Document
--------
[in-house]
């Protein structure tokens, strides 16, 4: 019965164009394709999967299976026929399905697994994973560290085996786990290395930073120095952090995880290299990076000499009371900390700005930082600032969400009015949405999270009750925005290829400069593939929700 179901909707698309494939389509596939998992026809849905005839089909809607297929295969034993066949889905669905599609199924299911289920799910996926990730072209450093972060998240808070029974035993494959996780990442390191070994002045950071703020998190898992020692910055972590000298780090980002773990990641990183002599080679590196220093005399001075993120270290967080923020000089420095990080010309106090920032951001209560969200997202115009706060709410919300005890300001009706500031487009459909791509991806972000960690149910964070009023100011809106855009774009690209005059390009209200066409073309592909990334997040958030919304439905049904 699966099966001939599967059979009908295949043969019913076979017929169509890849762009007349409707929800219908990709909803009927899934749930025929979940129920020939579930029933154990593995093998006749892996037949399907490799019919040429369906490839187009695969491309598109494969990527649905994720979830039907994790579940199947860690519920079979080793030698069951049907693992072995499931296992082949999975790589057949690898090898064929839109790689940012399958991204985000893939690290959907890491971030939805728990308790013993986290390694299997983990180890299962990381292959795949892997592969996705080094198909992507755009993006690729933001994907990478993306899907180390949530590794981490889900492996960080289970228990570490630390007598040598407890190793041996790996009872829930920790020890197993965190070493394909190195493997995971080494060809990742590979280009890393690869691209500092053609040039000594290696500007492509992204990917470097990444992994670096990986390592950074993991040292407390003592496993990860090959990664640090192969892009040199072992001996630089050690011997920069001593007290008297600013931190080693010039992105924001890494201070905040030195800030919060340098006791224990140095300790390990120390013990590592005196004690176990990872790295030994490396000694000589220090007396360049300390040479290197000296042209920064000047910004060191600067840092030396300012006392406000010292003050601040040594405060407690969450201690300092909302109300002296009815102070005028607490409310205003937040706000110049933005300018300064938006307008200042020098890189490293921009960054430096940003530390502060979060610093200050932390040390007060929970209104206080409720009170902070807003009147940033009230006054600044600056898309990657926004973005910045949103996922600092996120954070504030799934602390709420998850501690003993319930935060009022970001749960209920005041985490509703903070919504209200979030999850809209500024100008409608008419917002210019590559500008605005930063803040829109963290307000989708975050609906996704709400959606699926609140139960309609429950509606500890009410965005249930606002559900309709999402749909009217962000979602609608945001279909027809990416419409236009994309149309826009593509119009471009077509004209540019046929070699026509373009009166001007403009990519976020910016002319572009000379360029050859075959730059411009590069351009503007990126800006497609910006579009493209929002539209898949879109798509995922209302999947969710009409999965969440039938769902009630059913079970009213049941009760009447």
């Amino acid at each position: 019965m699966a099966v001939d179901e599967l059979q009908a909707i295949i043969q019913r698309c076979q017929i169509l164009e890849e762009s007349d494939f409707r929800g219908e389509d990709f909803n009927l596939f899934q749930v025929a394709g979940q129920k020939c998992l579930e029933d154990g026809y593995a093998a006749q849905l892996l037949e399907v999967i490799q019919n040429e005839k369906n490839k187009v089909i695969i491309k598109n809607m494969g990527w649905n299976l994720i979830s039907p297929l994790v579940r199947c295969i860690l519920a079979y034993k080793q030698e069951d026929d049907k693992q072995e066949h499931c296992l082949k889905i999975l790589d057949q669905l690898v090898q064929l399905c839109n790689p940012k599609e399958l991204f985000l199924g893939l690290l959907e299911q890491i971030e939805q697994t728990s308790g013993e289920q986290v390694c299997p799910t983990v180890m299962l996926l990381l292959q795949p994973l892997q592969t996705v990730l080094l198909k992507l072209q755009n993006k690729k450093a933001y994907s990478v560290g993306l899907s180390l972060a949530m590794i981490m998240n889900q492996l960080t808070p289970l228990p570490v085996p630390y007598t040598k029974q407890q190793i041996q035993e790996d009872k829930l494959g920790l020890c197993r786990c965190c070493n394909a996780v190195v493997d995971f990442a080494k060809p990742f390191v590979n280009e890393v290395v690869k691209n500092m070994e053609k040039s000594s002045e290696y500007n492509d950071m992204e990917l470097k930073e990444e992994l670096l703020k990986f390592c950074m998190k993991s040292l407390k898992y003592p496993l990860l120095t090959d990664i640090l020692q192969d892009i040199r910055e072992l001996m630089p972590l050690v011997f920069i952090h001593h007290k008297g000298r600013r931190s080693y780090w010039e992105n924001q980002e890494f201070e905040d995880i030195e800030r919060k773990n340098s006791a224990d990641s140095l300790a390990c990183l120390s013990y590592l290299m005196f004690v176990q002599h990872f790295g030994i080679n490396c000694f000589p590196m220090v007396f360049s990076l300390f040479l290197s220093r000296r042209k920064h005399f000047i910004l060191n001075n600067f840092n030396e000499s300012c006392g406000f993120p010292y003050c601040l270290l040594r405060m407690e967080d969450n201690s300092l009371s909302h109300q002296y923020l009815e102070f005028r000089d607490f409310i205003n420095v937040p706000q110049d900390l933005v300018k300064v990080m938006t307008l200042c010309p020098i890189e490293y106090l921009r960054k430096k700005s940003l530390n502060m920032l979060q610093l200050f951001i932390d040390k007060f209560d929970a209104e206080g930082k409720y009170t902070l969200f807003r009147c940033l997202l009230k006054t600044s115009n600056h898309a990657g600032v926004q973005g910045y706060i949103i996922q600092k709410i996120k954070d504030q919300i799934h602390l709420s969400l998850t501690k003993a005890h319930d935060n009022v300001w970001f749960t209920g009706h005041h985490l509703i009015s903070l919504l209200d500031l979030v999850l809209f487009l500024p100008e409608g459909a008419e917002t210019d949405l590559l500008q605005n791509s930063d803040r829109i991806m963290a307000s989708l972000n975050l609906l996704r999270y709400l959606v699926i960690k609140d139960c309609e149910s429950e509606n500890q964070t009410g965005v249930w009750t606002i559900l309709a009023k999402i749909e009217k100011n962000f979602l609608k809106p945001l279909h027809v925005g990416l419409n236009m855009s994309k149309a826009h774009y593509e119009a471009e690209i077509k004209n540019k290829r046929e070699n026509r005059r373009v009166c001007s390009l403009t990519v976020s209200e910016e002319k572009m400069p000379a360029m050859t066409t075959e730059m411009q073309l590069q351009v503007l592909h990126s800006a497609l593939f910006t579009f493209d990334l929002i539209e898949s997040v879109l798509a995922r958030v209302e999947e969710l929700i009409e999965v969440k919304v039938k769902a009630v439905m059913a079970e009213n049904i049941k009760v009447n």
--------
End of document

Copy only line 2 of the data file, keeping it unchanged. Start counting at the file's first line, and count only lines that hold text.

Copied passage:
């Protein structure tokens, strides 16, 4: 019965164009394709999967299976026929399905697994994973560290085996786990290395930073120095952090995880290299990076000499009371900390700005930082600032969400009015949405999270009750925005290829400069593939929700 179901909707698309494939389509596939998992026809849905005839089909809607297929295969034993066949889905669905599609199924299911289920799910996926990730072209450093972060998240808070029974035993494959996780990442390191070994002045950071703020998190898992020692910055972590000298780090980002773990990641990183002599080679590196220093005399001075993120270290967080923020000089420095990080010309106090920032951001209560969200997202115009706060709410919300005890300001009706500031487009459909791509991806972000960690149910964070009023100011809106855009774009690209005059390009209200066409073309592909990334997040958030919304439905049904 699966099966001939599967059979009908295949043969019913076979017929169509890849762009007349409707929800219908990709909803009927899934749930025929979940129920020939579930029933154990593995093998006749892996037949399907490799019919040429369906490839187009695969491309598109494969990527649905994720979830039907994790579940199947860690519920079979080793030698069951049907693992072995499931296992082949999975790589057949690898090898064929839109790689940012399958991204985000893939690290959907890491971030939805728990308790013993986290390694299997983990180890299962990381292959795949892997592969996705080094198909992507755009993006690729933001994907990478993306899907180390949530590794981490889900492996960080289970228990570490630390007598040598407890190793041996790996009872829930920790020890197993965190070493394909190195493997995971080494060809990742590979280009890393690869691209500092053609040039000594290696500007492509992204990917470097990444992994670096990986390592950074993991040292407390003592496993990860090959990664640090192969892009040199072992001996630089050690011997920069001593007290008297600013931190080693010039992105924001890494201070905040030195800030919060340098006791224990140095300790390990120390013990590592005196004690176990990872790295030994490396000694000589220090007396360049300390040479290197000296042209920064000047910004060191600067840092030396300012006392406000010292003050601040040594405060407690969450201690300092909302109300002296009815102070005028607490409310205003937040706000110049933005300018300064938006307008200042020098890189490293921009960054430096940003530390502060979060610093200050932390040390007060929970209104206080409720009170902070807003009147940033009230006054600044600056898309990657926004973005910045949103996922600092996120954070504030799934602390709420998850501690003993319930935060009022970001749960209920005041985490509703903070919504209200979030999850809209500024100008409608008419917002210019590559500008605005930063803040829109963290307000989708975050609906996704709400959606699926609140139960309609429950509606500890009410965005249930606002559900309709999402749909009217962000979602609608945001279909027809990416419409236009994309149309826009593509119009471009077509004209540019046929070699026509373009009166001007403009990519976020910016002319572009000379360029050859075959730059411009590069351009503007990126800006497609910006579009493209929002539209898949879109798509995922209302999947969710009409999965969440039938769902009630059913079970009213049941009760009447």